The Charter Blog

Big Wins for Students and Families

Last week was full of great news for students and families!

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Charter Schools Can Help Renew America’s Cities

One thing is clear, today’s parents want, and expect, to choose their child’s public school. As this expectation has emerged and solidified in the last couple of decades with the availability of charter schools, a body of research has grown around the impact that a parent’s choice has on their student’s academic performance. Improving school outcomes for students is the obvious rationale for implementing education policy. However, policies can have unintended consequences and research is increasingly being done on the impact of parental choice in public education on communities.

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Posted in Research

National Alliance March Newsletter

Last week, President Trump released his first budget blueprint. We were pleased that it calls for an increase of $168 million in charter school funding for fiscal year 2018. This would give a major boost to efforts to open more charter schools, and we will be working closely with the administration and Congress to make this part of the president’s funding plan a reality.

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Posted in monthly newsletter

Chicago Charter Schools Are Bridging the City’s College Divide

A college degree matters more than ever in today’s economy, and bridging the gap in college enrollment isn’t just an equity issue—it’s also an economic development issue. According to a recent report from Georgetown University, virtually all of the 11.6 million new jobs that have been created since the great recession have gone to workers with at least some college education and 72 percent of these jobs went to workers with at least a bachelor’s degree. Rapid economic change has also had a dramatic impact on the American workforce. For the first time, the report found that college graduates made up the largest portion of the workforce at 36 percent. Workers with at least some college education made up 34 percent of the workforce and those with a high school diploma or less made up just 30 percent.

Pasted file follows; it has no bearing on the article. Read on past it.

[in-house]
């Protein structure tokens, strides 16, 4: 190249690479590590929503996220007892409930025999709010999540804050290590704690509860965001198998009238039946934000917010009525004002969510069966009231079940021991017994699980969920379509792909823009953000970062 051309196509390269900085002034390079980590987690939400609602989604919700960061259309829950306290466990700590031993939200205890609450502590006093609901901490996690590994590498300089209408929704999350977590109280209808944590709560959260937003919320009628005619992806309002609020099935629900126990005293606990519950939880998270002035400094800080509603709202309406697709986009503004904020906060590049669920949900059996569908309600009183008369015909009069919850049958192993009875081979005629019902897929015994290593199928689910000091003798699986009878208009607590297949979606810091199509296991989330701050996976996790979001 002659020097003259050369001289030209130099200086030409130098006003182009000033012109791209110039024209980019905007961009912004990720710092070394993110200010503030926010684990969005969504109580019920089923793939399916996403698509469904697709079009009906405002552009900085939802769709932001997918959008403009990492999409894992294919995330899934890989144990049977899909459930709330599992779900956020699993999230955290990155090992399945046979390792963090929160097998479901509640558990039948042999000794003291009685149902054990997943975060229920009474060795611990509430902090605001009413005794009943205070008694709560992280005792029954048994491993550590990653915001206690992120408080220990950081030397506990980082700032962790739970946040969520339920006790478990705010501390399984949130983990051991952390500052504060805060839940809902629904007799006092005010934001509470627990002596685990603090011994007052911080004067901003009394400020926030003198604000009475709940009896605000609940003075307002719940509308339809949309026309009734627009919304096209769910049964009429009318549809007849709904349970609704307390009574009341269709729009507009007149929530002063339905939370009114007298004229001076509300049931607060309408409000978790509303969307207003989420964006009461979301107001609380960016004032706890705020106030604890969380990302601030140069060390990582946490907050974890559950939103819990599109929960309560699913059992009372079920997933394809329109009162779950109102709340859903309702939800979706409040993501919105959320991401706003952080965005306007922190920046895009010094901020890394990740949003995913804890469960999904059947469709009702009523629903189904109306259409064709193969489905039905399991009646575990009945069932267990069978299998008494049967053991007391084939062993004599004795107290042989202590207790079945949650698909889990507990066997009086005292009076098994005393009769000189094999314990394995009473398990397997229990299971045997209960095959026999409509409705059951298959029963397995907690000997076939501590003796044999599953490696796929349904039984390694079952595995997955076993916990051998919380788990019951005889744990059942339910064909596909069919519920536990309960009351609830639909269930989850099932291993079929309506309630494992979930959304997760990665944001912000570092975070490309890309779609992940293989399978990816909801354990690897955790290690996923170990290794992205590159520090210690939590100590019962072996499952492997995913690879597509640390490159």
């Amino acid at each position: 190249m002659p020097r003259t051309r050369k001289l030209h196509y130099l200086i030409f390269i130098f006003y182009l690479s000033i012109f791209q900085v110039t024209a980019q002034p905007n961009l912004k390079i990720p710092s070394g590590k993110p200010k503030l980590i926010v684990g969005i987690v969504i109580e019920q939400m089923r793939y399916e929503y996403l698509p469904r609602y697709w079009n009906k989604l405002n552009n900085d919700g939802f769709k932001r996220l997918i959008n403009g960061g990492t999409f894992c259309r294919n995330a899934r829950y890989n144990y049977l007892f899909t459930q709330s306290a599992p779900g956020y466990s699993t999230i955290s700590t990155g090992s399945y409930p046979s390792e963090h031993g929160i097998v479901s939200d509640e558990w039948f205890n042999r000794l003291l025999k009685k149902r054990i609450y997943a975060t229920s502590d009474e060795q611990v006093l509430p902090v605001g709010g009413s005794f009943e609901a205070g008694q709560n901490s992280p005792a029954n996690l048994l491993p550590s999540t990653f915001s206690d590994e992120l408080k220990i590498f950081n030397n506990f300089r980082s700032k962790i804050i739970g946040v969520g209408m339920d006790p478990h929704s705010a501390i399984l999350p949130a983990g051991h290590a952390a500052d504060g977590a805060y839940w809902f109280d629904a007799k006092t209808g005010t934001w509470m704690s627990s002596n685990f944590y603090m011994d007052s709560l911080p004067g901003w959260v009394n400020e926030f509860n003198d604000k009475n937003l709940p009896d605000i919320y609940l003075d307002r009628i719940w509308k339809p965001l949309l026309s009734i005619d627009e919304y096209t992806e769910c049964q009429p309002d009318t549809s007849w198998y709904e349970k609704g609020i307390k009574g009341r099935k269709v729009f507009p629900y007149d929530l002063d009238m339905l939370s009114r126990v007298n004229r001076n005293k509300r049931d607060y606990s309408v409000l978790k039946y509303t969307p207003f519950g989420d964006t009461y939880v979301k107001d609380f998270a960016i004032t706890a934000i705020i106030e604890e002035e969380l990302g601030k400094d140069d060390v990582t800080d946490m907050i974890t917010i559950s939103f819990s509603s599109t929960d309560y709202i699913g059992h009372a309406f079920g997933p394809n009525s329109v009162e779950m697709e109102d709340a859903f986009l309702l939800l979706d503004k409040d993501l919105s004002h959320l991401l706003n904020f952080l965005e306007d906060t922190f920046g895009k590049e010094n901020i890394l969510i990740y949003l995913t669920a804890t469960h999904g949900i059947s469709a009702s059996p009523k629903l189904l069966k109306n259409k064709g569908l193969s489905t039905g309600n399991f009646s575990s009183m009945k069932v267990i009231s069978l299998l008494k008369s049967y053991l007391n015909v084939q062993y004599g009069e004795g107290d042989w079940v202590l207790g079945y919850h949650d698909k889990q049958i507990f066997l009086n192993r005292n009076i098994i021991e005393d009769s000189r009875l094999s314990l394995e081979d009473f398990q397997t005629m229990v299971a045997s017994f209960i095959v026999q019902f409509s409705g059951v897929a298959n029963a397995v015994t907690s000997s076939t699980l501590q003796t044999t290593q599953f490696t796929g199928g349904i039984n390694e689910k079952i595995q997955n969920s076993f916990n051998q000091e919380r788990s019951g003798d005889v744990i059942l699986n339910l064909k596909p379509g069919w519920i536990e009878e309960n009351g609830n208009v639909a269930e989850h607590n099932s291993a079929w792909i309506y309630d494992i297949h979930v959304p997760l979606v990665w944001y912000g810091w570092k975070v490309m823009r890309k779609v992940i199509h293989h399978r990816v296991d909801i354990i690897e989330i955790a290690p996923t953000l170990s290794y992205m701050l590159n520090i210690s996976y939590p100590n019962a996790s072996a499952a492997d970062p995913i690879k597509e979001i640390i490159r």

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Posted in Research, college prep, Chicago

Opportunity Knocks as Bill Arrives to Governor McAuliffe's Desk

Virginia’s legislature approved a plan last month which, if signed by Governor Terry McAuliffe, would create a new pathway for the approval of charter schools in areas with persistently struggling schools.

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Posted in state advocacy, Virginia

More Than de Minimis

Have you ever stood on a slab of frozen marble for three hours? My boss and I have. You see, though beautiful, the marble that constitutes the steps and columns of the Supreme Court of the United States are cold in January.

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Posted in Legal

Ohio Charter Schools Face Major Facilities Challenges

During the 2014-15 school year, the National Charter School Resource Center, the Colorado League of Charter Schools (the League), the Ohio Alliance for Public Charter Schools, and the National Alliance for Public Charter Schools collaborated to collect data and information about charter school facilities and facilities expenditures in the state of Ohio. A recently released report, An Analysis of the Charter School Facilities Landscape in Ohio, summarizes this important research. The data collection in Ohio was supported by the Charter School Facilities Initiative (CSFI), which is a national project developed by the League to research charter school facilities and facilities expenditures across the country.